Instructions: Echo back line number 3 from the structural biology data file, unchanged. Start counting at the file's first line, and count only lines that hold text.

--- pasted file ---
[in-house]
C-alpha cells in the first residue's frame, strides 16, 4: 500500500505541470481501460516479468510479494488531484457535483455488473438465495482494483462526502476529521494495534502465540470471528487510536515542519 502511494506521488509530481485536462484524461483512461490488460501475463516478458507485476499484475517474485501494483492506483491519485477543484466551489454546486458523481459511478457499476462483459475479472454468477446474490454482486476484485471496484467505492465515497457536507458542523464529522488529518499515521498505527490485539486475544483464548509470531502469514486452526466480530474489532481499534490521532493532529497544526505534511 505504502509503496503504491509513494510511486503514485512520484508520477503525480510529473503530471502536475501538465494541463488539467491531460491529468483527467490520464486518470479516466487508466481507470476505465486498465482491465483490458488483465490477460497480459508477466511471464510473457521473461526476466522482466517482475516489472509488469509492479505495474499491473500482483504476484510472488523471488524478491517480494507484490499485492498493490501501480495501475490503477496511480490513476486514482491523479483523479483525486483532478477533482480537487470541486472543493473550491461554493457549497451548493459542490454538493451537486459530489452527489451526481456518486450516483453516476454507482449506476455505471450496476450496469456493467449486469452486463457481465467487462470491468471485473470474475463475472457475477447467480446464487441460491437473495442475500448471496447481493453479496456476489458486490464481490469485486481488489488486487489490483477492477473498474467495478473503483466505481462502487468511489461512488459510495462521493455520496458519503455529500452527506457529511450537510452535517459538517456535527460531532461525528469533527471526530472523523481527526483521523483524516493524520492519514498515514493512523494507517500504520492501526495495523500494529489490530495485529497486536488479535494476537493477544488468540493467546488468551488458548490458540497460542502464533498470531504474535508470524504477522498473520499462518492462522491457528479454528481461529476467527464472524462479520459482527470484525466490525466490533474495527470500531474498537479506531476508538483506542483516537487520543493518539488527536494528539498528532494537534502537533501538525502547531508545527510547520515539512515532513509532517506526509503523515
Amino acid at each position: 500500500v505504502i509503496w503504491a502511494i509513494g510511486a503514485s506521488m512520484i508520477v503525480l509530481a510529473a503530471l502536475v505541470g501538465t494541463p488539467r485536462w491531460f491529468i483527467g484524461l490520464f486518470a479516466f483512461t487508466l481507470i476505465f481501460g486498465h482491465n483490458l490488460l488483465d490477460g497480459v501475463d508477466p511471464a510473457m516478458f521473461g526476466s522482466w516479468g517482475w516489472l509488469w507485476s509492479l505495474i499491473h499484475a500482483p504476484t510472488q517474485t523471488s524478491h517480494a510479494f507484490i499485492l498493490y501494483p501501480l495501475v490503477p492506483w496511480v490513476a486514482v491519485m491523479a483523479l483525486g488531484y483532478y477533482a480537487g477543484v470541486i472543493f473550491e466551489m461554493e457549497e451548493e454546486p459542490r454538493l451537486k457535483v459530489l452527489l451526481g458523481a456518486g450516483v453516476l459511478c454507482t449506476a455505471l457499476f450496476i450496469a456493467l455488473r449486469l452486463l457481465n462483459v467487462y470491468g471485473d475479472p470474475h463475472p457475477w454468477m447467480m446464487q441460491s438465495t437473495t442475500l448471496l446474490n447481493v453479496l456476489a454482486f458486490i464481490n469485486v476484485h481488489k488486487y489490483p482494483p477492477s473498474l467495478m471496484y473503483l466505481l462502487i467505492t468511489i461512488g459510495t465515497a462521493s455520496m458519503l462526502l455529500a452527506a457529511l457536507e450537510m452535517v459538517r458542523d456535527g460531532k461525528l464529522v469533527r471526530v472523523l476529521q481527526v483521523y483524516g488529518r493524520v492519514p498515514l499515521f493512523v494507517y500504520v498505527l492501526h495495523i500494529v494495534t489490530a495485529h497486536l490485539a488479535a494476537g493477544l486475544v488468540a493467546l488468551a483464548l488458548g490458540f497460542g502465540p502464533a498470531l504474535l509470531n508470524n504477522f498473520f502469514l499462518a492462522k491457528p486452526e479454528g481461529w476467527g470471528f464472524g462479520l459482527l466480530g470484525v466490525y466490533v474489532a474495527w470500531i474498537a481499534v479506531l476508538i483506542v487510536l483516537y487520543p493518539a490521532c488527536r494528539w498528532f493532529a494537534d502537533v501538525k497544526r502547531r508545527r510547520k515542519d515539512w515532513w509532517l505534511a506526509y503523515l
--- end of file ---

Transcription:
Amino acid at each position: 500500500v505504502i509503496w503504491a502511494i509513494g510511486a503514485s506521488m512520484i508520477v503525480l509530481a510529473a503530471l502536475v505541470g501538465t494541463p488539467r485536462w491531460f491529468i483527467g484524461l490520464f486518470a479516466f483512461t487508466l481507470i476505465f481501460g486498465h482491465n483490458l490488460l488483465d490477460g497480459v501475463d508477466p511471464a510473457m516478458f521473461g526476466s522482466w516479468g517482475w516489472l509488469w507485476s509492479l505495474i499491473h499484475a500482483p504476484t510472488q517474485t523471488s524478491h517480494a510479494f507484490i499485492l498493490y501494483p501501480l495501475v490503477p492506483w496511480v490513476a486514482v491519485m491523479a483523479l483525486g488531484y483532478y477533482a480537487g477543484v470541486i472543493f473550491e466551489m461554493e457549497e451548493e454546486p459542490r454538493l451537486k457535483v459530489l452527489l451526481g458523481a456518486g450516483v453516476l459511478c454507482t449506476a455505471l457499476f450496476i450496469a456493467l455488473r449486469l452486463l457481465n462483459v467487462y470491468g471485473d475479472p470474475h463475472p457475477w454468477m447467480m446464487q441460491s438465495t437473495t442475500l448471496l446474490n447481493v453479496l456476489a454482486f458486490i464481490n469485486v476484485h481488489k488486487y489490483p482494483p477492477s473498474l467495478m471496484y473503483l466505481l462502487i467505492t468511489i461512488g459510495t465515497a462521493s455520496m458519503l462526502l455529500a452527506a457529511l457536507e450537510m452535517v459538517r458542523d456535527g460531532k461525528l464529522v469533527r471526530v472523523l476529521q481527526v483521523y483524516g488529518r493524520v492519514p498515514l499515521f493512523v494507517y500504520v498505527l492501526h495495523i500494529v494495534t489490530a495485529h497486536l490485539a488479535a494476537g493477544l486475544v488468540a493467546l488468551a483464548l488458548g490458540f497460542g502465540p502464533a498470531l504474535l509470531n508470524n504477522f498473520f502469514l499462518a492462522k491457528p486452526e479454528g481461529w476467527g470471528f464472524g462479520l459482527l466480530g470484525v466490525y466490533v474489532a474495527w470500531i474498537a481499534v479506531l476508538i483506542v487510536l483516537y487520543p493518539a490521532c488527536r494528539w498528532f493532529a494537534d502537533v501538525k497544526r502547531r508545527r510547520k515542519d515539512w515532513w509532517l505534511a506526509y503523515l